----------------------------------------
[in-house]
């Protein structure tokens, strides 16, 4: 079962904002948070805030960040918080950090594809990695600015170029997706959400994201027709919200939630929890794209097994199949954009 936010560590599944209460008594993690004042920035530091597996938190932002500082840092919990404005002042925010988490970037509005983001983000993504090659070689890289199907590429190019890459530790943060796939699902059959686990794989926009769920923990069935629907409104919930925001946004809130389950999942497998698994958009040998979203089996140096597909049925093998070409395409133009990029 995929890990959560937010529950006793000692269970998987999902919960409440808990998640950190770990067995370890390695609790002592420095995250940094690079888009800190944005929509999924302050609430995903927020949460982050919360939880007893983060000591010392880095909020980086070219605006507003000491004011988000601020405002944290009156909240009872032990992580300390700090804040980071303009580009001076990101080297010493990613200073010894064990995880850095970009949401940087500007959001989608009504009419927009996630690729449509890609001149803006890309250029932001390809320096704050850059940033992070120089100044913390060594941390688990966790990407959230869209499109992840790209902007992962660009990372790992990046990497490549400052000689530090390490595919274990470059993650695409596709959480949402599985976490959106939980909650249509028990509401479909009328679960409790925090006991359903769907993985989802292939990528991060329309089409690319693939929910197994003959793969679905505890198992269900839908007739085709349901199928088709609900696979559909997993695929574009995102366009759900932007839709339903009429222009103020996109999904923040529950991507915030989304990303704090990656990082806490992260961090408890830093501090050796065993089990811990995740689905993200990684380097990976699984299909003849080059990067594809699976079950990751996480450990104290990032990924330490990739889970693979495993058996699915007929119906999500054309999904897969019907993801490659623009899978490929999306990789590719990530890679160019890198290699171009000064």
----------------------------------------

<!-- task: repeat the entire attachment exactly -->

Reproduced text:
[in-house]
């Protein structure tokens, strides 16, 4: 079962904002948070805030960040918080950090594809990695600015170029997706959400994201027709919200939630929890794209097994199949954009 936010560590599944209460008594993690004042920035530091597996938190932002500082840092919990404005002042925010988490970037509005983001983000993504090659070689890289199907590429190019890459530790943060796939699902059959686990794989926009769920923990069935629907409104919930925001946004809130389950999942497998698994958009040998979203089996140096597909049925093998070409395409133009990029 995929890990959560937010529950006793000692269970998987999902919960409440808990998640950190770990067995370890390695609790002592420095995250940094690079888009800190944005929509999924302050609430995903927020949460982050919360939880007893983060000591010392880095909020980086070219605006507003000491004011988000601020405002944290009156909240009872032990992580300390700090804040980071303009580009001076990101080297010493990613200073010894064990995880850095970009949401940087500007959001989608009504009419927009996630690729449509890609001149803006890309250029932001390809320096704050850059940033992070120089100044913390060594941390688990966790990407959230869209499109992840790209902007992962660009990372790992990046990497490549400052000689530090390490595919274990470059993650695409596709959480949402599985976490959106939980909650249509028990509401479909009328679960409790925090006991359903769907993985989802292939990528991060329309089409690319693939929910197994003959793969679905505890198992269900839908007739085709349901199928088709609900696979559909997993695929574009995102366009759900932007839709339903009429222009103020996109999904923040529950991507915030989304990303704090990656990082806490992260961090408890830093501090050796065993089990811990995740689905993200990684380097990976699984299909003849080059990067594809699976079950990751996480450990104290990032990924330490990739889970693979495993058996699915007929119906999500054309999904897969019907993801490659623009899978490929999306990789590719990530890679160019890198290699171009000064």